ROMAN ARTEFACTS AND SOCIETY: Design, Behaviour and Experience

Ellen Swift

OUP (2017) h/b 305pp £85 (ISBN 9780198785262)

S. takes a number of objects—e.g. spoons, pen, glass bottles, shears, dice, boxes, finger-rings, locks and keys—and examines them under four headings: ‘Function’, ‘Behaviour/Experience’, ‘Users’ and ‘Production and Users’. The reason why these headings were chosen by S. is explained by her interest in the design concept of ‘affordances’, which she defines as ‘the perceived functional properties of an artefact that make possible, and incline people towards, specific uses. Mostly these relate to the normative use of the object’. But that use can, of course, change: as she points out, an axe may be designed to cut wood, but can also be used as a weapon. In other words, the purpose or intention of original design is not necessarily relevant to use: that comes down to human experience and behaviour in relation to the object.

The book is closely argued and highly technical. All items (well-illustrated in the book) have been subjected to an intense and detailed scrutiny, often involving the examination and measurement of features never previously taken into account e.g. the wear on the inside of a finger-ring. Practising craftsmen have also been consulted.

Some examples of S.’s findings and conclusions will give an idea of her approach. Spoons come in a variety of shapes and sizes. Shapes have been thought to indicate specialised types of use, e.g. for eating eggs and shellfish, as art-historical sources suggest, or for pouring thin streams of liquid. In fact the regular wear on the left-hand side of different types of spoon (implying a right-handed user) argue for general-purpose eating function, however specialised the apparent shape.

Square glass bottles were useful for both transport and storage and, in principle, for standard volume control. But they were blown, and square moulds into which the molten glass was set were supposed to produce standard volume sizes. But that could not be guaranteed because the thickness of the glass walls varied. Presumably the sizes were felt to be good enough, and the buyer/seller accepted that he might win on some and lose on others; or was some more accurately calibrated dispenser used to fill up the bottles? But such bottles were certainly re-used for other purposes, as the wear on the necks indicates.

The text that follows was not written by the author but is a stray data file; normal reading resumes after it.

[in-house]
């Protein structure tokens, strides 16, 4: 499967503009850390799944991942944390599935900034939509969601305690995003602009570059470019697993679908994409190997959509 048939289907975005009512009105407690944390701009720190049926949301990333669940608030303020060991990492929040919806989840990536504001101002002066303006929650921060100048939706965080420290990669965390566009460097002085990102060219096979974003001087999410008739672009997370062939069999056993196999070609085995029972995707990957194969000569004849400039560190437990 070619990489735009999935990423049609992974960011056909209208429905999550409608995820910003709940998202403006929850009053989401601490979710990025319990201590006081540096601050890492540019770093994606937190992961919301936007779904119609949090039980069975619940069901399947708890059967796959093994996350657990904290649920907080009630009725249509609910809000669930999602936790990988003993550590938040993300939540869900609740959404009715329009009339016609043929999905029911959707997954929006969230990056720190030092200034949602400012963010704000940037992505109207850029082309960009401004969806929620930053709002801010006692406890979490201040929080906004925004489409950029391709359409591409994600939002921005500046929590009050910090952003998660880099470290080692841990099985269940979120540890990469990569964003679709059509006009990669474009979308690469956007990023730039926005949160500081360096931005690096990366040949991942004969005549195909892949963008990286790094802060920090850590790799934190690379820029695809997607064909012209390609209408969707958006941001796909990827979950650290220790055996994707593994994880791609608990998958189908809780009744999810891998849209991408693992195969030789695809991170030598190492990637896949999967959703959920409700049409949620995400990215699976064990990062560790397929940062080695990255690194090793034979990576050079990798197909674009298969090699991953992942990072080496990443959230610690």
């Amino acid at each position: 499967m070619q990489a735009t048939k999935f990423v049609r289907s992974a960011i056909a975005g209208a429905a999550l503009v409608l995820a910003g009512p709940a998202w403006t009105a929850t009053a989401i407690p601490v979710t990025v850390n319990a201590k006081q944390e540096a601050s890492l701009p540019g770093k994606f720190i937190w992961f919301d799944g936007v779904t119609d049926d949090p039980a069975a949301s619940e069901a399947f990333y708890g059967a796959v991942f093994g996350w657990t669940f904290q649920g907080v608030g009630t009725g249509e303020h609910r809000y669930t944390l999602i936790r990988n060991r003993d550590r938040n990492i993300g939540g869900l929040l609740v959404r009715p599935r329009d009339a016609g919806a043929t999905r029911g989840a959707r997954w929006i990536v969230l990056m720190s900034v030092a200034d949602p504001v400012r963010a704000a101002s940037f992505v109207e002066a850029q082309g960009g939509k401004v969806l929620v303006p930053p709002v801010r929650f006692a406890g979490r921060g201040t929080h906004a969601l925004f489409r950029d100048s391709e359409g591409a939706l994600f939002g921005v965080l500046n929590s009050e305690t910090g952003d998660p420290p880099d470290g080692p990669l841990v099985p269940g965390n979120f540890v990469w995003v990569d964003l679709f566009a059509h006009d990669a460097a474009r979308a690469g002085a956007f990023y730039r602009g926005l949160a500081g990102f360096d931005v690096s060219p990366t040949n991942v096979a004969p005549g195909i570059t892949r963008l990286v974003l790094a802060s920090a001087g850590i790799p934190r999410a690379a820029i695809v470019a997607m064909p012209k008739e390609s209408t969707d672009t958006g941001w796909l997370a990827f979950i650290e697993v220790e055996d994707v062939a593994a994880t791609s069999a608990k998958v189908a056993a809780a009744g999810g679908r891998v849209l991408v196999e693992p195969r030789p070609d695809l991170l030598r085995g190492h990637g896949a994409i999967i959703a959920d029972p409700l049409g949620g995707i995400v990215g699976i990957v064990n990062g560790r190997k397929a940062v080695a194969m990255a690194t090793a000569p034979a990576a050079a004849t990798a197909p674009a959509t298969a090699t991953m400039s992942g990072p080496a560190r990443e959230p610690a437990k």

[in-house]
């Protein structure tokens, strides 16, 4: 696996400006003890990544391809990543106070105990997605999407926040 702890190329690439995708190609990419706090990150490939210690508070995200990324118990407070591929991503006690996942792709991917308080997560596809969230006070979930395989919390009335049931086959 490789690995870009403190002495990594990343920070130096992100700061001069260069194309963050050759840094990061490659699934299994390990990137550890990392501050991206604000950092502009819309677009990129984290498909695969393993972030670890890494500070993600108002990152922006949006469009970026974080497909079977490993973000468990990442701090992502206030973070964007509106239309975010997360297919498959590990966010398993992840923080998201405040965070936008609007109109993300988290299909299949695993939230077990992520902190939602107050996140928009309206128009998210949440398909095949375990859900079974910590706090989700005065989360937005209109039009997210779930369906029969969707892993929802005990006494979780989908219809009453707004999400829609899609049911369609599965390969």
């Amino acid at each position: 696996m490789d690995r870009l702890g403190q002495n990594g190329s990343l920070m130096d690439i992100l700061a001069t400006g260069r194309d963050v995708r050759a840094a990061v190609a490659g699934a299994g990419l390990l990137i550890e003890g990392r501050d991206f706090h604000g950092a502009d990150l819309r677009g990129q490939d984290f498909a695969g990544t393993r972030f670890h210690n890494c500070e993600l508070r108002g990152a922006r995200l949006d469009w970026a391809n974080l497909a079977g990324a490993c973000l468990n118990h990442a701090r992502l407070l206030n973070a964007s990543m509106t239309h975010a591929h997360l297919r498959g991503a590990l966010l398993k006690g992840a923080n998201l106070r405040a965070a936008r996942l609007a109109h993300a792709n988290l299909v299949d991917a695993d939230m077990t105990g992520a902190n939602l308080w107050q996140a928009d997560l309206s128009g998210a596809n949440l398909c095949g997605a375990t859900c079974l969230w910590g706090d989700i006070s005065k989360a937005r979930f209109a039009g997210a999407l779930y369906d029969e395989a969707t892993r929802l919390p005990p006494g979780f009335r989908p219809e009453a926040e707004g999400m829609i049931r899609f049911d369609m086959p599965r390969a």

The manufacture of dice from bone, usually metacarpal or metatarsal, suffered from the same problem. While small and large dice are generally pretty accurate cubes, medium-sized dice (again for technical reasons relating to original bone-size and shape) tended to be flatter; and it was on their opposing flat sides that the six and one were marked. Use these, therefore, and the best and worst scores were more likely to turn up. (Luxury dice, made from e.g. ivory or rock crystal, suffered from no such problems.) Clearly games with flatter dice would be over more quickly, both because six or one would appear more regularly and because the rolled dice stopped more quickly. Some regular dice had their corners rounded, and these would roll for longer. Were such used for divination, to allow plenty of time for prayers and incantations to affect the result?

S. sees social significance in many of her findings. She suggests, for example, that boxes which were opened in ways unfamiliar to the users would ‘foster different social experiences’ among those from ‘different cultural backgrounds’, could prompt rejection and therefore ‘help to maintain [their own] cultural traditions [about boxes]’. A travellers, however, could learn how to open them, and then show off his specialised knowledge at home ‘as a marker of status’.

Peter Jones

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